Bookending Writers Syndicates
From Dumas to Patterson
In my previous posts, we explored the concept of Writers Syndicates and discussed one of publishing history’s most famous examples: The Stratemeyer Syndicate.
Today, we’ll dive into two more Writers Syndicates, arguably at two ends of the recent history of such syndicates and also diametrically opposed in their approach: two bookends if you like.
French author Alexandre Dumas was well-known during his time for his numerous historical novels, the most famous of which were The Count of Monte Christo and The Three Musketeers, both of which were serialised in the 1840s.
Dumas began as a playwright then moved across to long-form fiction after his play, Henry III, was successful. And as his works grew in popularity he began to employ a team of writing assistants to assist him in the writing of his novels. He established a ‘production studio’ which at one time numbered seventy-three writers who ‘turned out hundreds of stories, all subject to his personal direction, editing, and additions.’
James Patterson is one of America’s best-selling and highest paid authors of all time. He sold over 5 million books in 2020 alone and has written more than 200 books since 1976. That’s to say, more than 200 books have been released since 1976 with ‘James Patterson’ on the cover. According to a 2010 Forbes article, ‘one out of every 17 novels bought in the U.S. were authored by Patterson’. Patterson provides members of his writing factory with a detailed outline of up to eighty pages and they work up multiple book releases each year.
The differences between ‘James Patterson’ the Brand and the Stratemeyer Syndicate
Edward Stratemeyer believed that each of his series needed a single ‘author’ to ground them and establish trust with their readers. James Patterson, however, operates by the complete opposite method. It is an open industry secret that the man James Patterson cannot be the sole-author of all the books that bear his name, yet if ‘James Patterson’ releases a YA fantasy, a children’s series, a gritty crime novel and three romances in one year, he is purported to be so. And the books sell. Because they are ‘James Patterson’ products. By ascribing his name to every novel his writing factory creates, ‘James Patterson’ has become as much of a brand as Stratemeyer’s ‘Carolyn Keene’ and ‘Laura Lee Hope’.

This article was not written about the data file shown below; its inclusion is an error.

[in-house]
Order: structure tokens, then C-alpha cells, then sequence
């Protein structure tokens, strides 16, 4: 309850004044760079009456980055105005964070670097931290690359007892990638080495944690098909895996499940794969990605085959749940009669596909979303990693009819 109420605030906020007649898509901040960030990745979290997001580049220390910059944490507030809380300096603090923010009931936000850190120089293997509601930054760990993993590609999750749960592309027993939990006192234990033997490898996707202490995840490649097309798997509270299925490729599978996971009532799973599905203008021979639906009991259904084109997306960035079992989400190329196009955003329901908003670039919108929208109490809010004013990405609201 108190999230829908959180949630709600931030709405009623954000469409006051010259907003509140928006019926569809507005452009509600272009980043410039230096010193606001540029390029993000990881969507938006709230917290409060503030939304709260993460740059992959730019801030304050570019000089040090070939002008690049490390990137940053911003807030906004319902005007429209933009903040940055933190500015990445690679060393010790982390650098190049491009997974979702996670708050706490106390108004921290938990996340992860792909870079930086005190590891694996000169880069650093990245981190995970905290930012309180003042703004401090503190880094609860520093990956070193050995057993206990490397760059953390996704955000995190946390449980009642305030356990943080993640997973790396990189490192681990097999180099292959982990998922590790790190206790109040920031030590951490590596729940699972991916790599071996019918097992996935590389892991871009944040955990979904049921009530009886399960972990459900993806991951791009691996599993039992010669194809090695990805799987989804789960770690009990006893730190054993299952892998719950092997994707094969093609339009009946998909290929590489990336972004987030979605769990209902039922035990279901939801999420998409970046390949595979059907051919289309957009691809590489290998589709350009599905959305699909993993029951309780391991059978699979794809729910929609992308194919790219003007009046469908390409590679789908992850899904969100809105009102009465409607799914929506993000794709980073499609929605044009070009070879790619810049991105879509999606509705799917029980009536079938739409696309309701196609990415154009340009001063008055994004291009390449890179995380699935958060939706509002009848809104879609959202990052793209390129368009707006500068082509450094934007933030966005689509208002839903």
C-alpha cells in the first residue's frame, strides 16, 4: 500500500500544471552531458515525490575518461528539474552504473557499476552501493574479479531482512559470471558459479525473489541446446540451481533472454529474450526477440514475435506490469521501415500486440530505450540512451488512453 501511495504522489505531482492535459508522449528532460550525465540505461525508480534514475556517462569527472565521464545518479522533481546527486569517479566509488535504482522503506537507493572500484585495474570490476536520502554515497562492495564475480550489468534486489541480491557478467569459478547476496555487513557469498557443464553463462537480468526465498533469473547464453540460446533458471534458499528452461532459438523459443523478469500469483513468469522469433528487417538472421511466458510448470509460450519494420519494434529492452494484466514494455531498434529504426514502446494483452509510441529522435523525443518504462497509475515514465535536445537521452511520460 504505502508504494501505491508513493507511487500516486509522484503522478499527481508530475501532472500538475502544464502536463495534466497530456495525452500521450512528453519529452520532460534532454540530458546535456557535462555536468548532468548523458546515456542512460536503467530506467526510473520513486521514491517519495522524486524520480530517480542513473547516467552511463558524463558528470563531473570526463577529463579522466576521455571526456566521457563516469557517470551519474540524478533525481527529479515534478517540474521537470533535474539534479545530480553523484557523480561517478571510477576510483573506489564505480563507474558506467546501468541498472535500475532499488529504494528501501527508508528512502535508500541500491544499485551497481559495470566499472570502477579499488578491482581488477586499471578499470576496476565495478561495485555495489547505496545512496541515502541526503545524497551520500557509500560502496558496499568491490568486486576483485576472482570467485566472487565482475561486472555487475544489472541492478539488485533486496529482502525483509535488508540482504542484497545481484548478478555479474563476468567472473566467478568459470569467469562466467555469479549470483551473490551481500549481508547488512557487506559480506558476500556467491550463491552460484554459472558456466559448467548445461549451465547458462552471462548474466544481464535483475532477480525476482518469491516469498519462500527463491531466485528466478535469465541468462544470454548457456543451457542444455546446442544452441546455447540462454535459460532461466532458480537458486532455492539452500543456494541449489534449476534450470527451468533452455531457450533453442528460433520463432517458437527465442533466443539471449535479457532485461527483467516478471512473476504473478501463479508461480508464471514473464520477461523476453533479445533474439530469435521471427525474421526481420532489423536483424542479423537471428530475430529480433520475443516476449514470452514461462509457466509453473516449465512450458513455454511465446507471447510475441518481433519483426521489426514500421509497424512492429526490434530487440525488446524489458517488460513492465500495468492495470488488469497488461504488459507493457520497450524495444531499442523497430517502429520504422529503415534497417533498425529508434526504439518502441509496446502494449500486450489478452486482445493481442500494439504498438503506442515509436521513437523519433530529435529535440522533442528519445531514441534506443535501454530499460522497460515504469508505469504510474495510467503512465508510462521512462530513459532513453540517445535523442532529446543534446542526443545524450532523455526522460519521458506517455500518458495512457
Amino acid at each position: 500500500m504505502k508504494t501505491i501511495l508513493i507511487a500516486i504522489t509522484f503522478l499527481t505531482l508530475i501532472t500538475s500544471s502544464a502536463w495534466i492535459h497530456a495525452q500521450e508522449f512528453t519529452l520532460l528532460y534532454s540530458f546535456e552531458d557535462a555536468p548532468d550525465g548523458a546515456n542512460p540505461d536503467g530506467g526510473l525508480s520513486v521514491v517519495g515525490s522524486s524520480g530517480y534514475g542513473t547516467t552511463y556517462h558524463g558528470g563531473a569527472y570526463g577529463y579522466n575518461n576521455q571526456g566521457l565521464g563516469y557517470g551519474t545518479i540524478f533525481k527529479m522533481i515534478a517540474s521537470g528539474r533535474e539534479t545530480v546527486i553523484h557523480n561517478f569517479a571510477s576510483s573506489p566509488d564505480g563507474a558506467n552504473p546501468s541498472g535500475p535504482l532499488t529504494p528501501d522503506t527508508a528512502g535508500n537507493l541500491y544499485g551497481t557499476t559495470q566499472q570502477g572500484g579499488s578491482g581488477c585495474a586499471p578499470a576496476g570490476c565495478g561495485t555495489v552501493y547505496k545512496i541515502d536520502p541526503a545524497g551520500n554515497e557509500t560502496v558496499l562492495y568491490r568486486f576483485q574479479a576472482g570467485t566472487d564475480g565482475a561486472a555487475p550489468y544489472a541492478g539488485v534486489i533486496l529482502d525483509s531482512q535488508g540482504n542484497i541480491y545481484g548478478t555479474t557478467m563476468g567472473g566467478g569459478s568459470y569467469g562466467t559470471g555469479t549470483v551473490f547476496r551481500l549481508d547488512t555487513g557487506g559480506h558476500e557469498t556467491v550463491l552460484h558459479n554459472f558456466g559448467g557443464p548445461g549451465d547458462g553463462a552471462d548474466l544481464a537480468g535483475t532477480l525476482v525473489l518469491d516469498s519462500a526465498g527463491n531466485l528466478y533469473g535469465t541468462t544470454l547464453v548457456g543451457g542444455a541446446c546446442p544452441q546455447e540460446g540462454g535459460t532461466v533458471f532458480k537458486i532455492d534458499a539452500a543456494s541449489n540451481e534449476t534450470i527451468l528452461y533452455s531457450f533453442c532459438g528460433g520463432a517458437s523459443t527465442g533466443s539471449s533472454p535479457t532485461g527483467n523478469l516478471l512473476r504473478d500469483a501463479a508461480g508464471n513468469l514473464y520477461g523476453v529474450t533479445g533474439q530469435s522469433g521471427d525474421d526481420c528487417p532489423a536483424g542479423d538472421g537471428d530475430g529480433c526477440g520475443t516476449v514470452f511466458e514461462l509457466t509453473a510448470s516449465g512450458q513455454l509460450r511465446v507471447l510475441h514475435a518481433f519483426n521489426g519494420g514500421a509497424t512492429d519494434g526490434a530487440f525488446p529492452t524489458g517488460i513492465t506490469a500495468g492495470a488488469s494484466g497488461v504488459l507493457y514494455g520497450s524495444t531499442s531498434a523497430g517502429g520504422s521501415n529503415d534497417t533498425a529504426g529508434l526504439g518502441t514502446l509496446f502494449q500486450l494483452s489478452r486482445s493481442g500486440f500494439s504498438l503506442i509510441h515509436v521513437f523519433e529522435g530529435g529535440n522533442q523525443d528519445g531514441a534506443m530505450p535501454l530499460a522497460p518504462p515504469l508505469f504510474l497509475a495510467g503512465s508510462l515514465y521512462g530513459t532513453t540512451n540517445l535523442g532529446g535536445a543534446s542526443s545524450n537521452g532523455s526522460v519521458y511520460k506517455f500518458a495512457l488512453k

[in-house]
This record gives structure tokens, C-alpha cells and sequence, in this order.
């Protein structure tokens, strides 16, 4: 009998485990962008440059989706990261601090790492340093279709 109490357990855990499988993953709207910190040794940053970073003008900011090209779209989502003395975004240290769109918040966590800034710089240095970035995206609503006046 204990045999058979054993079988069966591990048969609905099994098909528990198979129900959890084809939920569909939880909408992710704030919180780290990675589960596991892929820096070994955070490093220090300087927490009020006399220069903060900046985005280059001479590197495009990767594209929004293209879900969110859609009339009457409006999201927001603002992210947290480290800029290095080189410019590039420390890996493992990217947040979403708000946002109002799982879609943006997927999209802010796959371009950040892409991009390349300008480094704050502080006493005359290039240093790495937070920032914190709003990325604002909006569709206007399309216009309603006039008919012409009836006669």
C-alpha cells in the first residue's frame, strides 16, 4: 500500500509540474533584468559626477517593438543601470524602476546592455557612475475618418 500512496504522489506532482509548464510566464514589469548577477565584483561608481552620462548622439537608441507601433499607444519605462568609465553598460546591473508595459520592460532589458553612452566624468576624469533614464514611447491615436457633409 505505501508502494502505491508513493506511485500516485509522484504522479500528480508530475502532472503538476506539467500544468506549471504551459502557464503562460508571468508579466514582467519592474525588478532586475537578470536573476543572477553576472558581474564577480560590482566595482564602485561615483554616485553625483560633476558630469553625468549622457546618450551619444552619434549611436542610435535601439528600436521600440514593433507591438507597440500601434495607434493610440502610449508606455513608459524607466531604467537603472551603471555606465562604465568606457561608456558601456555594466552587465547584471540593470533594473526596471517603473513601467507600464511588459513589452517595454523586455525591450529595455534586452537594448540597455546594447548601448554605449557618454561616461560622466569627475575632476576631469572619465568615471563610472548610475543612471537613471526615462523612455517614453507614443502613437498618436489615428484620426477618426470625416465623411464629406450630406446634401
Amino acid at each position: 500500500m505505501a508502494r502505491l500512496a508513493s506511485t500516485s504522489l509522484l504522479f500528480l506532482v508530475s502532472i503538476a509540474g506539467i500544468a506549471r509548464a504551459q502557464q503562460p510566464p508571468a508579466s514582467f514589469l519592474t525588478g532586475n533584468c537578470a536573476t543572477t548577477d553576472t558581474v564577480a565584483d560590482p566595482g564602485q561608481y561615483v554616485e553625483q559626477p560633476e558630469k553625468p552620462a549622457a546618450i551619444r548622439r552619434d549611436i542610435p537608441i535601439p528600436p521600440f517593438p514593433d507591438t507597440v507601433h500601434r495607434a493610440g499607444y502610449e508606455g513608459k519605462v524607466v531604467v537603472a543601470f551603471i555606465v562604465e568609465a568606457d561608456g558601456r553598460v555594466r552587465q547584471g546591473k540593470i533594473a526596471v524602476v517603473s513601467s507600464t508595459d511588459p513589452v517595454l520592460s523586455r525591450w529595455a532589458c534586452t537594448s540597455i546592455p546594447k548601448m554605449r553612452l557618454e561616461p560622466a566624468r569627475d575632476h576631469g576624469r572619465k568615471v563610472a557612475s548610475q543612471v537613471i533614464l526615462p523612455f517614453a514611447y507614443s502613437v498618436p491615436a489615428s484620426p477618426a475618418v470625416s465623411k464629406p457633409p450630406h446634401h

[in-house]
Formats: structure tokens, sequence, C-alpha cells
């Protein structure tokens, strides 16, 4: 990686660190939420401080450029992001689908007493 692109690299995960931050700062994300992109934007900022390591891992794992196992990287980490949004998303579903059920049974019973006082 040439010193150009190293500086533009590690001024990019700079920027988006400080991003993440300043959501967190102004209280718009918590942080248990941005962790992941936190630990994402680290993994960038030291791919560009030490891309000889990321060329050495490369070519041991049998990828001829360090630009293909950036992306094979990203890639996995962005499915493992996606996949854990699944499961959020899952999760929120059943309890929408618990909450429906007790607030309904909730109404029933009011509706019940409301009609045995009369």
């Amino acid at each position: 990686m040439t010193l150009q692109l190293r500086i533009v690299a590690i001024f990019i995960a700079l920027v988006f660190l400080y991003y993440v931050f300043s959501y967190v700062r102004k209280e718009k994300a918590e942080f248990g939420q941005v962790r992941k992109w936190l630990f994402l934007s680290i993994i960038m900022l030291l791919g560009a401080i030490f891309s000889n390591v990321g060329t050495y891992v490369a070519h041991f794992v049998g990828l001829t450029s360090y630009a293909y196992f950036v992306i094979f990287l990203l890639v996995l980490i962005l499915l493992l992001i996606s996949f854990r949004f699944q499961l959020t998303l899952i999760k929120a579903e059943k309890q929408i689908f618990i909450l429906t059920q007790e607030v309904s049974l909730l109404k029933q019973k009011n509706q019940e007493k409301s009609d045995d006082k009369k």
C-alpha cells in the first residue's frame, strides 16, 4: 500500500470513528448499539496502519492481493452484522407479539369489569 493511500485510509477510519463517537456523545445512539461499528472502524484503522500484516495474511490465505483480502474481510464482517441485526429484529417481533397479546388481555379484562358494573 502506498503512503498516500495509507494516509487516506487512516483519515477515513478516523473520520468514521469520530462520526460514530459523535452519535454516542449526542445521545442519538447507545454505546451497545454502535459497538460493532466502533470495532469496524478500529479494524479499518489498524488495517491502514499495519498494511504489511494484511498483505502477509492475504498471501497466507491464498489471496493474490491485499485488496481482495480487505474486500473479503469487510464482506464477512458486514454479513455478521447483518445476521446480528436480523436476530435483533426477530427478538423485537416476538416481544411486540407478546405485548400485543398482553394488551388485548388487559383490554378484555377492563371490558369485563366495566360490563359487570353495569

Methods and Ethics
Dumas and Patterson employed similar methods with their ghost-writers to maintain their high output of work, although while most sources refer to Dumas’s suite of writers as ‘assistants’, Patterson has been known to extend the term ‘co-author’ to his ghost-writers. Dumas and Patterson participate in a novel’s inception and then the honing process, often writing detailed book outlines to give to their collaborators to flesh out, then editing and revising heavily.
Despite this, Dumas and Patterson do differ when it comes to acknowledging the work of their co-writers. Dumas published everything under his own name which became the recognisable ‘brand’ under which his books sold. Later in his career, however, Dumas was unsuccessfully sued for recognition by Auguste Maquet, an author/assistant he had partnered with many times across his career. Patterson, on the other hand, openly recognises his co-authors and places their names with his own on the book’s cover (albeit in much smaller font). It is possible that Patterson only began doing so after his name was well-known enough that his own brand’s success was assured, and he felt ‘freer to take the risk of sharing credit more openly’.
Acknowledgement has always been ambiguous when it comes to ghost-writing and, in most cases, it is still difficult to know exactly how involved the branded authors were/are in the creation of their books. Interestingly, despite the general understanding that Patterson uses ghost-writers, many articles delving into Patterson’s success focus on his detailed outlines and personal writing habits rather than the collaborative nature of his writing factory. Others say his success comes from formulaic novel structures, and multiple novel releases every year, and another article that did recognise his co-authors, referred to them rather negatively as ‘Patterson’s Elves’.
But here at conked.io we are excited to focus on the exciting opportunities that Writers Syndicates can offer authors if they are used as enablers and are not exploitive.